The Cleveland Indians/Guardians: a teachable moment?

One of the eight Guardians of Traffic on Cleveland’s Hope Bridge

Systemic racism might be easier to grasp in a setting that doesn’t threaten anybody’s safety or livelihood.

Next year, the Cleveland major league baseball team will begin calling itself the Guardians rather than the Indians. This is the culmination of a long process of protest and negotiation, and unsurprisingly, not everyone is happy about it. But whether you love or hate the change, it pulls many of the issues surrounding systemic racism together into one easy-to-grasp package.

Unlike more fraught battlegrounds like policing or affirmative action, changing the name of a baseball team does not affect anyone’s safety or livelihood. No one will die because Cleveland calls its team the Guardians, or would have died if they had continued as the Indians. Feelings on both sides may be heartfelt, but they are clearly feelings rather than material interests. To steal a phrase from Thomas Jefferson, the logo on Shane Bieber’s jersey “neither picks my pocket nor breaks my leg”.

That said, the next thing to acknowledge is that the feelings on both sides are easy to understand and even sympathize with.

This is especially true of the Native Americans who dislike being turned into mascots. Native Americans were minding their own business in 1915 when a newspaper contest picked Indians as the new name for the Cleveland Naps, who had just traded their defining player, Nap Lajoie, to Philadelphia.

Imagine being a Native American parent who is trying to instill a sense of cultural pride in your children. Now picture White people running around in headdresses and warpaint while they root for a team that (in most seasons) has no actual Native American players. Let’s just say it doesn’t help. After your kids see random people at the mall wearing the stereotyped Chief Wahoo logo, it’s going to be hard to convince them that their heritage is serious and worthy of respect.

Admittedly, this constant low-level ridicule isn’t the worst thing that ever happened to Native Americans. It’s not on the same scale as, say, genocide or having the continent taken from them by force. But like those injuries, it’s an imposition from the outside; they did nothing to invite it or deserve it.

Once you’ve pictured that point of view, you may be tempted to declare Native Americans the good guys and those who love the Indians the bad guys. But that oversimplifies the situation.

Instead, try stretching your empathy to encompass Indians fans without pulling away from Native Americans. Being a fan may not be as central or immutable as a racial identity, but after more than a century, it also is a heritage. To the team’s fans, the Indians are Tris Speaker and Bob Feller and going to extra innings with the Cubs in Game 7 of the 2016 World Series. The Indians may be one of the few enduring connections you made with your Dad, something you can still talk about when you visit him in the nursing home. Maybe what you remember when you think of the Indians is being 10 years old, and sneaking a radio under your covers to listen to a west coast night game after you were supposed to be asleep.

And racism? The Indians became the first American League team to integrate when Larry Doby joined the team only months after Jackie Robinson became a Dodger. Doby and Satchell Paige were key players in the Indians’ last championship in 1948.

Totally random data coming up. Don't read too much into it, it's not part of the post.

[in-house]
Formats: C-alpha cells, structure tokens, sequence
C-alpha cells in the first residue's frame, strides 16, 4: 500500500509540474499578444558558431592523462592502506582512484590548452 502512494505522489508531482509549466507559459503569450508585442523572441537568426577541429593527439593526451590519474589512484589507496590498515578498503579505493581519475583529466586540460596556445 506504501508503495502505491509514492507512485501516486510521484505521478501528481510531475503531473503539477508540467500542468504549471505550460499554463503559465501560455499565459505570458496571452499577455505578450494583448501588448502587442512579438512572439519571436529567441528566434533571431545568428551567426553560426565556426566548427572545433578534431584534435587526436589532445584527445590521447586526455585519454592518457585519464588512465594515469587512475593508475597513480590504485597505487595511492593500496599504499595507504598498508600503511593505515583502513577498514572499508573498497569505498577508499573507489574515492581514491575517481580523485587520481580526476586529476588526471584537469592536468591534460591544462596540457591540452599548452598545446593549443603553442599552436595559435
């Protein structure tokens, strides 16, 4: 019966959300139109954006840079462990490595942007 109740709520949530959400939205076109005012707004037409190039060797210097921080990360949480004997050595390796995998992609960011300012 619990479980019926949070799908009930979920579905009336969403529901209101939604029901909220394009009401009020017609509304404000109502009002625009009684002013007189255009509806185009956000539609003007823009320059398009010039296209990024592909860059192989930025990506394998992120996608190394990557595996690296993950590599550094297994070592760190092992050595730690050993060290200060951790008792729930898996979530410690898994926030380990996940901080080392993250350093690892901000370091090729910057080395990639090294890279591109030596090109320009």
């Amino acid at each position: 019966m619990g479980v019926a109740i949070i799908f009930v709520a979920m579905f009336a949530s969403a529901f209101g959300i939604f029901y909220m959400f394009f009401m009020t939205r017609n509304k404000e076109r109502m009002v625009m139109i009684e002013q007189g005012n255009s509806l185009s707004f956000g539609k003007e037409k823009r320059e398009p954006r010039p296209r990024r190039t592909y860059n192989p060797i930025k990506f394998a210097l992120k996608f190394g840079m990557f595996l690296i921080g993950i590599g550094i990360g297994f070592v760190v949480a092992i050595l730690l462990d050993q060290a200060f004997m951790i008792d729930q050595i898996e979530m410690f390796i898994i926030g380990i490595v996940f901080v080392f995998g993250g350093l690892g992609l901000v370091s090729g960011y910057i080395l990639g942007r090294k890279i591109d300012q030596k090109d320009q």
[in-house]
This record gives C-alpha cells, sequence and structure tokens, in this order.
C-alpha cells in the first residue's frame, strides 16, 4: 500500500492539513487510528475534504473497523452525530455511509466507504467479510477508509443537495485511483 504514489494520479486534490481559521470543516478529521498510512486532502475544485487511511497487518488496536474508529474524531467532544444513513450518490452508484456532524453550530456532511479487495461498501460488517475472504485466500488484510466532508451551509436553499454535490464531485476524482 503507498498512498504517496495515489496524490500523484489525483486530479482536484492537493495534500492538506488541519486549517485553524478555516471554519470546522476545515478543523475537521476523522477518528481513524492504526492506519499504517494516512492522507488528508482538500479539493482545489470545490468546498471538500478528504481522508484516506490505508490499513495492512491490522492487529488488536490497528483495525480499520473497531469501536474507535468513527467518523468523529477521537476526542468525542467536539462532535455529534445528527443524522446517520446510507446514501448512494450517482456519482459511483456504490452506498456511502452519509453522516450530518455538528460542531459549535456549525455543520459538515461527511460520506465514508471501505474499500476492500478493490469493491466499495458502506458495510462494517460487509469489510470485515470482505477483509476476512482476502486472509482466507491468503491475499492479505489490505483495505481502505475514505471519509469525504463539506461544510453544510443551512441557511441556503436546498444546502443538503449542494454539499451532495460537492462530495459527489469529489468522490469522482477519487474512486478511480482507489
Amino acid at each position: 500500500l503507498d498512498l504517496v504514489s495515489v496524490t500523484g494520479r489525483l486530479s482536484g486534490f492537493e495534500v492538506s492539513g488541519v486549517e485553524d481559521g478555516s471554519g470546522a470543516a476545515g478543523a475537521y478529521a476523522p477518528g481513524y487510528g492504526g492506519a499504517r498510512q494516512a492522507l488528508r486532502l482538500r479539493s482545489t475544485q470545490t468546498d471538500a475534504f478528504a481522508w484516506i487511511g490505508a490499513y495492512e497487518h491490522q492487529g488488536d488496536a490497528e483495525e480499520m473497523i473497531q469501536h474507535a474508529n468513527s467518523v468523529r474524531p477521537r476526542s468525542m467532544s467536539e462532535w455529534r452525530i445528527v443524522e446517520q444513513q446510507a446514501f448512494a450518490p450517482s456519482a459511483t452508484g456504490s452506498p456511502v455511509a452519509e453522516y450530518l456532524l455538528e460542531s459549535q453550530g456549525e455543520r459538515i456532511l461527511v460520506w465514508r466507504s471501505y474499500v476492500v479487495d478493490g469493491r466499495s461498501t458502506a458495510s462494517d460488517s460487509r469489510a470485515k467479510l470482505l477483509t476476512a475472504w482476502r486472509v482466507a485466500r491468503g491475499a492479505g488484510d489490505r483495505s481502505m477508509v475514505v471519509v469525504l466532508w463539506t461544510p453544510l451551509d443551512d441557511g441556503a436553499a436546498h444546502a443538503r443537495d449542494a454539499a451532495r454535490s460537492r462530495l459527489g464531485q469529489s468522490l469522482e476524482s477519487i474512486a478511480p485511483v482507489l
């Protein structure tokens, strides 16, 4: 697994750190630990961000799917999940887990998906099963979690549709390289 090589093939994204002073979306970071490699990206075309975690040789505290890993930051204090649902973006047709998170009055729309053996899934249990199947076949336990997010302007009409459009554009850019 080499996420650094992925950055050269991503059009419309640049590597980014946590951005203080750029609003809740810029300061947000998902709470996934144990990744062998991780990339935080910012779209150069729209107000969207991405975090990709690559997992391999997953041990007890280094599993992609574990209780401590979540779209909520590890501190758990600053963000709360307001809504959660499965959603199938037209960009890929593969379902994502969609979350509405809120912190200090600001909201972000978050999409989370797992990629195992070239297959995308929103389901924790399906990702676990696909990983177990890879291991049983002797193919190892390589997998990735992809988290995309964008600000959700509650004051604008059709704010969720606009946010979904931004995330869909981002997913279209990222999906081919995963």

But now, it seems, people are trying to make you remember all that with shame rather than nostalgia.

Back in 1915, making a mascot out of Native American heritage was a sin of obliviousness, not malice. It wasn’t about insulting any actual tribes, it was letting yourself forget that the tribes still existed or might care.

What’s more, probably no one who participated in that newspaper poll is still alive. Everyone who feels attached to the Indians today came to love a team already in progress. Many developed that attachment when they were too young to understand stereotypes or racism. The Indians were the family team; Chief Wahoo was their symbol. That’s all.

Nobody consulted you about it. You never made a decision to root for the team with the racist trappings. You rooted for the team that your parents or big brother or friends at school rooted for. Years later, people started telling you that it was a disrespectful misappropriation of somebody else’s cultural heritage. But that’s never what it meant to you. So why do people want you to feel guilty about it?

Welcome to systemic racism.

The main thing to understand about systemic racism is that trying to assign individual fault and guilt misses the point. Saying that a problem is systemic means that it doesn’t reduce to good guys and bad guys. Something in the structure of institutions pits well-meaning people against each other, and there’s no way to resolve the issue without hurting somebody.

Good guys vs. bad guys is dramatic. Systemic racism is tragic.

So: A long time ago, things got set up so that the civic pride of Cleveland would conflict with the ancestral pride of Native Americans. That conflict is entirely artificial: There’s no inherent reason why saying “Yay, Cleveland!” has to carry a sense of “Boo, Native Americans!” Things just wound up that way. And while we could go round and round about the intentions of the people who started it all, that’s just a distraction, because they’re dead. We’re not a jury discussing their punishment; we’re heirs trying to sort out their legacy.

That legacy, though, is not dead and buried like the people who created it: It causes an ongoing injury. The most obvious ongoing injury is to Native Americans, but there is also an injury to Cleveland and its baseball fans. Those five-year-olds who love their Chief Wahoo caps and jerseys will one day be 15-year-olds who look back and say, “Wow, that’s really racist.” What should be purely warm memories of childhood and family will instead be tainted.

It doesn’t have to be that way.

And that’s a key lesson to learn about anti-racist activism: The point isn’t to assess blame or demand that people feel guilty or apologize. The point is to make the injustice stop. Change the structure of things so that well-meaning people are no longer drafted into an artificial conflict. [1]